The LG V20’s official announcement was earlier this month, but the device has yet to make it onto store shelves for consumers to purchase it. That said, everything about the LG V20 is already known as the company has given out of all of the details on the device which make it either THE phone to have in 2016 or at the very least a contender among the top-end flagship devices. There were plenty of rumors leading up to the unveiling of LG’s latest device, with many of those rumors having been confirmed following the announcement, while a few may have dropped off. There is lots to love about the LG V20, but that’s not to say that there is nothing that could have been done a little bit better. With that said, let’s dive in and see what’s good about this device, what’s bad about it, and look at whether or not there are any ugly aspects of the LG V20 that you should take into consideration.
Where to start. There is lots to love about this phone, and, when comparing it to the LG V10, LG has improved upon it in a decent number of ways from the build materials to the design to the hardware specifications used on the inside. For starters, the LG V20 has a new, sleeker look to it that sort of blends together the best elements of the LG G5 and last year’s LG V10. From the back, both the LG V20 and the LG G5 actually look quite similar, as the V20 borrows a couple of design elements from the G5. The Camera setup is horizontal and centered on both phones, with the fingerprint sensor directly below it. This is a good thing as the G5 is a pretty good looking device, and the placement of the fingerprint sensor also makes it easy to get to. The fingerprint sensor on the LG V20 also does its job extremely quick as we found in our full review. The V20 is also more durable, switching from the stainless steel used on last year’s LG V10 frame and instead opting for aircraft grade aluminum. On top of this, LG has built the V20 completely out of the AL6013 Aluminum that was used, short of the top and bottom edges which are made of plastic to act as a sort of bumper. This includes the removable battery cover, compared to the Dura Skin plastic material that was used for the V10’s back. Alongside the new metal the LG V20 is also MIL-STD 810G certified, meaning it was put through a series of 24 drop tests with each drop following up with an inspection. LG has done this to make sure that the V20 is capable of withstanding the potential damage that can come with day to day life.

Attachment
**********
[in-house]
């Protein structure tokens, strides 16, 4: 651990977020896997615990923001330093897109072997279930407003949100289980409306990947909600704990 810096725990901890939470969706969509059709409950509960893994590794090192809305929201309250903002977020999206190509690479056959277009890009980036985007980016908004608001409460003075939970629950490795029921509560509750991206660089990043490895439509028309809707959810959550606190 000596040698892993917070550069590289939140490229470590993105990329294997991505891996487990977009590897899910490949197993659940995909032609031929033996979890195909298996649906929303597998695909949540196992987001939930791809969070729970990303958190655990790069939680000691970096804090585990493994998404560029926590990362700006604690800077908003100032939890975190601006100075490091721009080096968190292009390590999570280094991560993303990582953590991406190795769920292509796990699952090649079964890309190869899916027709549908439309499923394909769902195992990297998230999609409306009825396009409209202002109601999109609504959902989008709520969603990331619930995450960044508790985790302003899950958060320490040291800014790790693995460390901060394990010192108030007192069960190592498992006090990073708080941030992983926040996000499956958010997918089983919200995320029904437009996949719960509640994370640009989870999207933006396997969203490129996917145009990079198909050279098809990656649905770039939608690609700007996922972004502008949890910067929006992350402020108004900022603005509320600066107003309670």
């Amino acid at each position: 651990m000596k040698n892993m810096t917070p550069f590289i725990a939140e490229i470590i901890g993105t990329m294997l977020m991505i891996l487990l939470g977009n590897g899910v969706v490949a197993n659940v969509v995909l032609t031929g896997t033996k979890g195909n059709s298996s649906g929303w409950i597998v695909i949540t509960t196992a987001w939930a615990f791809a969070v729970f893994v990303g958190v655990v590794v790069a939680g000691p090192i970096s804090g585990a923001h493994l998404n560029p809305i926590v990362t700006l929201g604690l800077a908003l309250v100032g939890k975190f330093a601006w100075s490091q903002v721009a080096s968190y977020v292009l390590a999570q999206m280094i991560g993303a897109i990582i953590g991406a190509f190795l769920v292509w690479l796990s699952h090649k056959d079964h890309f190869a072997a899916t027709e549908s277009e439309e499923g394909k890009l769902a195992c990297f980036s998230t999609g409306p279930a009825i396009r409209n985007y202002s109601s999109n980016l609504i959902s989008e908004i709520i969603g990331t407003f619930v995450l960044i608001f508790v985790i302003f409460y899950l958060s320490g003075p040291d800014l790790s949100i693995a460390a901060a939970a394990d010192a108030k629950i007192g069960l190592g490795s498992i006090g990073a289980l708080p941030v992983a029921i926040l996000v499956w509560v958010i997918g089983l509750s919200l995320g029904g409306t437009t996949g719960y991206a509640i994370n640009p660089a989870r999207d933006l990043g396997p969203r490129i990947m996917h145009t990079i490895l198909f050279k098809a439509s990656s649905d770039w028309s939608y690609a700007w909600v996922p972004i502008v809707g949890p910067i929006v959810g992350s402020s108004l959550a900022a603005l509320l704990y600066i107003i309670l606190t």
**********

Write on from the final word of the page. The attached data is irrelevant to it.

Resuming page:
For the moment, Qualcomm’s Snapdragon 820 processor is one of the most powerful chipsets on the market, and luckily the LG V20 is carrying this chip, making it ready for anything the user can likely throw at it when paired with 4GB of RAM whether that’s games, watching videos, or multi-tasking. Keeping true to the theme of the LG V series and living up to the legacy of the V10, the LG V20 brings with it powerful and capable media and entertainment elements, featuring a 32-Bit Quad DAC for unparalleled sound that’s amplified should users choose to plug in a pair of headphones. LG also packed the V20 with HD audio recording capabilities, and thanks to the app that LG loaded onto the phone managing the HD audio recording and fine tuning things to adjust them to the just the way users want them is quite simple.
While the audio features and quality of the LG V20 are nice, one thing that’s going to be a major component of the LG V20 is the secondary screen that sits above the main display. The secondary screen does more than it did on the V10, and it even allows for more characters to be displayed, having been bumped up from 10 characters to 24 characters. When it comes to actual functionality, the secondary screen does more that just list off new notifications and display the time and date. Users will have access to a series of actionable panels just by swiping to the left or right for things like Quick Tools, Music, and Quick Contacts, with some of the Quick Tools being things like enabling and disabling the flashlight, toggling the Wi-Fi, and even opening the camera and capturing a photo. The secondary screen also allows you to switch between recently used apps which will be a quicker way to get to them when compared to the recents menu.
In addition to many of these other good points about the phone, it should not be forgotten that another good element is the presence of Android 7.0 Nougat running on the device out of the box. With improved Doze Mode as a way to enhance the longevity of the already great battery inside of the LG V20, plus features like Nougat’s multi-window mode that allows you to keep two apps open on the screen at once, the software experience is better than one might get from the earlier launched G5. Other elements like Quick Switching to move between the two most recently used apps fast and efficiently doesn’t hurt either.